Impacts on Surface Waters


Generalized ground-water-flow pattern in the Columbia Plateau aquifer system.




Overpumping of the Odessa Aquifers is also causing surface water depletion.  The upper basalt aquifer system in the Odessa Subarea feeds Upper Crab Creek, an intermittent stream deeply incised into the Columbia basalts.  

According to the local watershed assessment, Crab Creek receives a substantial portion of its flow from the Wanapum basalt aquifers.  It is unknown to what extent the groundwater pumping is contributing to low flows and de-watering of Crab Creek, however, the Odessa Aquifers do discharge to Crab Creek and other small streams in the area.  The decline in basalt aquifer levels is likely having some effect on streamflow. 

Scarce waters provide important habitat on the semi-arid Columbia Plateau.  Even ephemeral and intermittent streams, potholes and springs provide for the seasonal cycles of plants and animals.  But the state of Washington does not manage water resources in this region to ensure that habitat is protected.


Groundwater in the lower basalt aquifers beneath the Odessa Subarea flows and discharges to the Columbia River.  Although state law requires the Department of Ecology to consider the “natural interrelationships between ground and surface waters,” the state has not assessed the impact of Odessa groundwater pumping on surface waters.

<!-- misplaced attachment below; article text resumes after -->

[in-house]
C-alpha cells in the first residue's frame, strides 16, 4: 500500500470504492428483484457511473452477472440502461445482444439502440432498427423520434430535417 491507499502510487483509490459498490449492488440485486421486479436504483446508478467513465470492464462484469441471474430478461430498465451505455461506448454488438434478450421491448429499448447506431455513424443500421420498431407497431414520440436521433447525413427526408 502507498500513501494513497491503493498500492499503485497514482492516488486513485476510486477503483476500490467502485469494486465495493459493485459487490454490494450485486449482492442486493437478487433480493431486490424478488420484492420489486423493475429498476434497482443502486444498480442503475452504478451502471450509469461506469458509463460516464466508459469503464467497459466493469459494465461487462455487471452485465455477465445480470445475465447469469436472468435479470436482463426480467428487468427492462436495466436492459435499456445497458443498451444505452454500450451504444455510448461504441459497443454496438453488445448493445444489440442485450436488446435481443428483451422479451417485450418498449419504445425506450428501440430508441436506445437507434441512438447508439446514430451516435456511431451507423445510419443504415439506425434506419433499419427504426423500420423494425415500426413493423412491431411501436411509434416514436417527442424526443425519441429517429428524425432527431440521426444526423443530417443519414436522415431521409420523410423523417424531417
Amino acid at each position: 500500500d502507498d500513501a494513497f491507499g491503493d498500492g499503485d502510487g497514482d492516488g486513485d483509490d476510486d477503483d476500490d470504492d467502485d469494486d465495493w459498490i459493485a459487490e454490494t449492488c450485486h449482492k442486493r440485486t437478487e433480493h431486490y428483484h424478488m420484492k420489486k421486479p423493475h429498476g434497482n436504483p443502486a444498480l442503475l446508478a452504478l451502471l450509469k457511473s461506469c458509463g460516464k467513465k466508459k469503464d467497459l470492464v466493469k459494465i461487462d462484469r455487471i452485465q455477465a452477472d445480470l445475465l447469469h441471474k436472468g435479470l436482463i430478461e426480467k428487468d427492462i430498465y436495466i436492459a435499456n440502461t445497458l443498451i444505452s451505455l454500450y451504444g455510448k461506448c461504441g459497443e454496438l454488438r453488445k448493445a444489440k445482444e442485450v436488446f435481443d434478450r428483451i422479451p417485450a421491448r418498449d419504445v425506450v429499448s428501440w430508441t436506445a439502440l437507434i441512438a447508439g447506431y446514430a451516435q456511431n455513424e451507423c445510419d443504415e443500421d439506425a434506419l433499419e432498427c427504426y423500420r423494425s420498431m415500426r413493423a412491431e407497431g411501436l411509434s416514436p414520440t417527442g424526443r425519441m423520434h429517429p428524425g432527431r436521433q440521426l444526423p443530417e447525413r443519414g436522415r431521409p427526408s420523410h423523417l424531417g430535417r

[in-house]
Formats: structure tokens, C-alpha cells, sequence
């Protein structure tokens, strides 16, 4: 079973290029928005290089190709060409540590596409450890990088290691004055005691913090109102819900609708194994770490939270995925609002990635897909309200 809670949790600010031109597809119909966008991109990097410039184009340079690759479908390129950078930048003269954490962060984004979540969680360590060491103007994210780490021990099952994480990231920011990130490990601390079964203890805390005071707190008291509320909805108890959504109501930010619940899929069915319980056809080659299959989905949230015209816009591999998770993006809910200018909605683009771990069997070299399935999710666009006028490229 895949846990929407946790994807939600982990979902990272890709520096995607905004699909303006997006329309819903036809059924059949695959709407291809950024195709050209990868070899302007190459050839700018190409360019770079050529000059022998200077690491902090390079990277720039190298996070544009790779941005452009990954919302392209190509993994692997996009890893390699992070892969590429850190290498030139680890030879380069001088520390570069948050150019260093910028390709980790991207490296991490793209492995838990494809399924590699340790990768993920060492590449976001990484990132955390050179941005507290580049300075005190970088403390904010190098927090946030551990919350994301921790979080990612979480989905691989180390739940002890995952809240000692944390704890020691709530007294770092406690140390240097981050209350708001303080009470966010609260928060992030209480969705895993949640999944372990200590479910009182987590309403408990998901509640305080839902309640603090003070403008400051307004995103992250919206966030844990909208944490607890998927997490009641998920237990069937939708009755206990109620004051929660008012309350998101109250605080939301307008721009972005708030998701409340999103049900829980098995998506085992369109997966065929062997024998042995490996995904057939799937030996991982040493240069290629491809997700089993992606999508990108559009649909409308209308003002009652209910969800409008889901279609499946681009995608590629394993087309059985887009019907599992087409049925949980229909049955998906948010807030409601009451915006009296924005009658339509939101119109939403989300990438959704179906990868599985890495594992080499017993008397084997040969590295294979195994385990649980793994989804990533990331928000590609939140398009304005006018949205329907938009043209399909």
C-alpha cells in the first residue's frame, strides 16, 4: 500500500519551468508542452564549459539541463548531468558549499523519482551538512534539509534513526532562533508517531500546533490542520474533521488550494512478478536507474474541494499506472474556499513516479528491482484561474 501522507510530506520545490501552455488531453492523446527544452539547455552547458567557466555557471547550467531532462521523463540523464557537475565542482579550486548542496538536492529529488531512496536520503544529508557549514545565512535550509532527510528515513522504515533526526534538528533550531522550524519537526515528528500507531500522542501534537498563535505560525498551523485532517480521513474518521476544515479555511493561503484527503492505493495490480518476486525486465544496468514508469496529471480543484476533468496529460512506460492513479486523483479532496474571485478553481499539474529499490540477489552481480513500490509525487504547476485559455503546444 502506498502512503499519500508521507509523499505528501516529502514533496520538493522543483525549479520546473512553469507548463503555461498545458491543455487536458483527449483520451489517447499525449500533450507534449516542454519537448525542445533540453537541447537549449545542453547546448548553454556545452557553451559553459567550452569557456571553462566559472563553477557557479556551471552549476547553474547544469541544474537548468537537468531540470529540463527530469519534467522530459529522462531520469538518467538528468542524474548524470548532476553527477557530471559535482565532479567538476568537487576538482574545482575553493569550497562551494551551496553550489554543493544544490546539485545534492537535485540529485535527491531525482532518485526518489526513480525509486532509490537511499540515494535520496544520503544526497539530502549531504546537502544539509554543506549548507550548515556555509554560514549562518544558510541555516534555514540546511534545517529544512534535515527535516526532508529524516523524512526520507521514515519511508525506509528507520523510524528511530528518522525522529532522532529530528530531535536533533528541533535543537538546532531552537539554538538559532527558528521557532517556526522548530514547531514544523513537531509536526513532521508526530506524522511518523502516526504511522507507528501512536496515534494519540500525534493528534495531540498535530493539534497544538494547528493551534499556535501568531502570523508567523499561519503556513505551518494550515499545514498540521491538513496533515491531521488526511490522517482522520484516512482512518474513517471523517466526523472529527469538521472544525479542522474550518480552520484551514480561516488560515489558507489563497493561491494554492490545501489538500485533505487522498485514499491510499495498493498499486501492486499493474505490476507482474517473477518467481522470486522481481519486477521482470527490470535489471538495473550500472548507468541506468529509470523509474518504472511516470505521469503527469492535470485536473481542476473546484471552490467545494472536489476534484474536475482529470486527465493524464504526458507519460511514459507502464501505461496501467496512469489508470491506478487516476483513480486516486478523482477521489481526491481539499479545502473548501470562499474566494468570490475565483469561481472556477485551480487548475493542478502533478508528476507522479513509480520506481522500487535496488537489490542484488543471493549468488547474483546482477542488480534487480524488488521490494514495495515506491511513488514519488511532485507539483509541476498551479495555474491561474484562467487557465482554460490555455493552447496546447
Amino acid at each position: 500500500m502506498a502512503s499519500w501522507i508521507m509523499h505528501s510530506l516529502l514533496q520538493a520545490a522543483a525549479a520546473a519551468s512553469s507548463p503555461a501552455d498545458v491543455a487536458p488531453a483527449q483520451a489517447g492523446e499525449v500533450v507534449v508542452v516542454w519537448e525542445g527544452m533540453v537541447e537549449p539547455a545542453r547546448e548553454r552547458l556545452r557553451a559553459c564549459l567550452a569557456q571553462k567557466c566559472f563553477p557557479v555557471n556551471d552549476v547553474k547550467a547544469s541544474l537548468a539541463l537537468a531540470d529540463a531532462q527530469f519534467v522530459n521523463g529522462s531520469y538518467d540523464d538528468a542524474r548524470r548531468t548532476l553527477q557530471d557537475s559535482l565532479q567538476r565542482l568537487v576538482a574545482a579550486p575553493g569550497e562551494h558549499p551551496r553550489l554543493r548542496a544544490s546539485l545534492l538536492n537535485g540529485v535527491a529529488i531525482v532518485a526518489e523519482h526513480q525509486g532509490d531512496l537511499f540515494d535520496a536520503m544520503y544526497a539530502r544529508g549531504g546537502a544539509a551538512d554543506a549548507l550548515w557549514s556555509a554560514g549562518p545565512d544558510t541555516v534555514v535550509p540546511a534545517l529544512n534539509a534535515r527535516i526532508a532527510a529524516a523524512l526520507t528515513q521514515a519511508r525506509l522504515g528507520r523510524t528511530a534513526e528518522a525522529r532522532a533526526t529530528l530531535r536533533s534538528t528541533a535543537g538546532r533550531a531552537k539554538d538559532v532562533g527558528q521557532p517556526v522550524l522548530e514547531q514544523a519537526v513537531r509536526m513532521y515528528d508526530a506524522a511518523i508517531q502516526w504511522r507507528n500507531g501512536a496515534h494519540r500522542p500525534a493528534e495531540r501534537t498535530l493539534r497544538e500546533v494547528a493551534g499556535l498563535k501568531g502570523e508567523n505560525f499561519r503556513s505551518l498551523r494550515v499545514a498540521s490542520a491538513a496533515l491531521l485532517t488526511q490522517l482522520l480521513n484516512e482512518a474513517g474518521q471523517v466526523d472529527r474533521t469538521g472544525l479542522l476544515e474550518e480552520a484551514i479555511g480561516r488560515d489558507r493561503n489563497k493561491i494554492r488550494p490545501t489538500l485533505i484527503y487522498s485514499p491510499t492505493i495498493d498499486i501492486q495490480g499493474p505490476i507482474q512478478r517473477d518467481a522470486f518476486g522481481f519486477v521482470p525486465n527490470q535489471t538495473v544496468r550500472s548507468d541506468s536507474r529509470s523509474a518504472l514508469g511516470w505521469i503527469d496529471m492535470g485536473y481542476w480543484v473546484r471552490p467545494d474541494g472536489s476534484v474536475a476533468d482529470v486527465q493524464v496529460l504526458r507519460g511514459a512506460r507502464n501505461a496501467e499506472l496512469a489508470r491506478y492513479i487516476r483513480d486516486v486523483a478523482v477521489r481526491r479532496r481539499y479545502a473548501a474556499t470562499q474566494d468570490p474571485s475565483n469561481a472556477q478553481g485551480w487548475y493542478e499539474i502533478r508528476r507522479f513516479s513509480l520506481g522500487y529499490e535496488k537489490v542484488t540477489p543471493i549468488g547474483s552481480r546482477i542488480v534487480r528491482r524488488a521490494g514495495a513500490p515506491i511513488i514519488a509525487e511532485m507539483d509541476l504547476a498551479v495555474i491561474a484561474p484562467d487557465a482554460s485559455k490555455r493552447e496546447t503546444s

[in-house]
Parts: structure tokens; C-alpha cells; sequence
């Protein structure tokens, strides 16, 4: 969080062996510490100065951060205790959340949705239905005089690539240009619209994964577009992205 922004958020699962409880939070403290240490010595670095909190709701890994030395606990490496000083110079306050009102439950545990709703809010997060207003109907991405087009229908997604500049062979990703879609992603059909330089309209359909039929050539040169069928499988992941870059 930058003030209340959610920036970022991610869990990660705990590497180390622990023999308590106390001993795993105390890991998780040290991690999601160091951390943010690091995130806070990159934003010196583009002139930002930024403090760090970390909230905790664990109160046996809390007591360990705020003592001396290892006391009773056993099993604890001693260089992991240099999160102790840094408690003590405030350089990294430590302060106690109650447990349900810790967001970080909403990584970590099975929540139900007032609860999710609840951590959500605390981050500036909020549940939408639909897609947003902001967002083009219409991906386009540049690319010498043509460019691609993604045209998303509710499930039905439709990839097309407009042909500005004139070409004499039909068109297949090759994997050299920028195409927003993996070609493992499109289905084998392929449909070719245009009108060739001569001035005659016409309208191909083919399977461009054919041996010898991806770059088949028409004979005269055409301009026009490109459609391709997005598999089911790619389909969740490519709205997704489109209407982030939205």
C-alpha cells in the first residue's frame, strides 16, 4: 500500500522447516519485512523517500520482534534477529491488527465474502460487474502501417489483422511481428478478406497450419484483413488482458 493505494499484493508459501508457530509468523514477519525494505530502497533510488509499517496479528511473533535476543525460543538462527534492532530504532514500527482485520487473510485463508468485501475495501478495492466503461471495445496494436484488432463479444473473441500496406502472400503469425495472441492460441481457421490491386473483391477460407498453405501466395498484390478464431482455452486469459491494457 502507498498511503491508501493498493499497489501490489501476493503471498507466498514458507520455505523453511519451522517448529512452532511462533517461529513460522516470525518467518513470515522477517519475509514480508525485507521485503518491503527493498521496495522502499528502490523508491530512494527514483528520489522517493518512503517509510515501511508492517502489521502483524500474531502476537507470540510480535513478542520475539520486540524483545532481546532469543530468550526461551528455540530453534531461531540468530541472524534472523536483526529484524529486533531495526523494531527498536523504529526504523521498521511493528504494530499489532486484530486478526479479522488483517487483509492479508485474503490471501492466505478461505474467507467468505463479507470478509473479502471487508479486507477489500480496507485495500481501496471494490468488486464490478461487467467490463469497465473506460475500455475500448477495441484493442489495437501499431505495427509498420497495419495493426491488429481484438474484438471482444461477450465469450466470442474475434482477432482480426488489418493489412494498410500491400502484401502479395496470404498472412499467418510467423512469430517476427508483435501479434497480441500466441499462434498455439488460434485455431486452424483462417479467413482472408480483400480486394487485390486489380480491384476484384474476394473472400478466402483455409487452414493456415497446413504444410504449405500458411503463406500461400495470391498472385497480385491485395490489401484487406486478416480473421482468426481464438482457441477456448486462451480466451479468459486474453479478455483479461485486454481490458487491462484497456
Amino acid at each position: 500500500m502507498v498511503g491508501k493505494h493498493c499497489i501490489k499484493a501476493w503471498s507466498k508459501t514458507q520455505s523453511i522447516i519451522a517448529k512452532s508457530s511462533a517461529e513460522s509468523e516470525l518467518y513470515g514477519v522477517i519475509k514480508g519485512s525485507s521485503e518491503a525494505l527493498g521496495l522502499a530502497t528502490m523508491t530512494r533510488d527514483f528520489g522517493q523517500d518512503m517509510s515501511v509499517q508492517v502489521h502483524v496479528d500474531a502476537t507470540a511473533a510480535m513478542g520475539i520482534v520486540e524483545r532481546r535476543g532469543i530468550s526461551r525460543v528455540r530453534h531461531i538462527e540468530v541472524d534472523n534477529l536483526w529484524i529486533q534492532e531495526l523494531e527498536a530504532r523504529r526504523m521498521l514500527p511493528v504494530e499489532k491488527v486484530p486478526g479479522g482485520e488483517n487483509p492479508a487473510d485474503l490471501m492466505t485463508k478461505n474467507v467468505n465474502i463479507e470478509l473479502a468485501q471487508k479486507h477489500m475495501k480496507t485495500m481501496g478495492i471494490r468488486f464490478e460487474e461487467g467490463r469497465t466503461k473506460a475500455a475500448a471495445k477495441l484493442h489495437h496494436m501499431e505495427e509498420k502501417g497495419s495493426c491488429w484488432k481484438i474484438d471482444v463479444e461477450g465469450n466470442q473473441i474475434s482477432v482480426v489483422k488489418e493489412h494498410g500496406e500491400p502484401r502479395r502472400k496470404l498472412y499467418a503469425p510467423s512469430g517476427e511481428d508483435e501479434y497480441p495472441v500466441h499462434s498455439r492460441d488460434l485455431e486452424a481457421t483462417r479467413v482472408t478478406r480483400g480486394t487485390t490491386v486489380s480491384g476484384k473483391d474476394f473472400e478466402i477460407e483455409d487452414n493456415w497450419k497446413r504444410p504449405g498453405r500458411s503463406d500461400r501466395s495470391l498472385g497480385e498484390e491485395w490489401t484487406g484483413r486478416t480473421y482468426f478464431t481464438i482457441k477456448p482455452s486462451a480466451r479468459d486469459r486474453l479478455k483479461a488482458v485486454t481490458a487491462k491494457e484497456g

Diagram:  Groundwater flow patterns beneath the Columbia Plateau. To enlarge diagram, click here.  (Source:  Whiteman, K. J., et al., The hydrogeologic framework and geochemistry of the Columbia Plateau Aquifer System, Washington, Oregon, and Idaho,  U.S. Geological Survey Professional Paper No. 1413-B (1994))

“Full recognition shall be given in the administration of water allocation and use programs to the natural interrelationship of surface and ground waters.”

                RCW 90.54.020(9), Washington Water Resources Act of 1971 

“To the extent that any underground water is part of or tributary to the source of any surface stream or lake, or that the withdrawal of ground water may affect the flow of any spring, water course, lake, or other body of surface water, the right of an appropriator and owner of surface water shall be superior to any subsequent right in or to ground water.”

                RCW 90.44.030, Washington Ground Water Code

Columbia Institute for Water Policy


 Odessa Summary Points
  The Odessa Aquifers
  Columbia Basin Project
  1971 WSU Study
  Cascading Wells
  Impacts on Crab Creek
  Odessa Economics


Map: Upper Crab Creek, (source:  WRIA 43 Upper Crab-Wilson, Washington Dept of Ecology)

Dry streambed of Upper Crab Creek in Odessa, WA.    (photo: John Osborn)

Below: diagram of Coulee cross section, (WRIA 43 Technical Assessment of Crab Creek, Kennedy Jenks 2005); see also Dep’t of Ecology’s Crab Creek website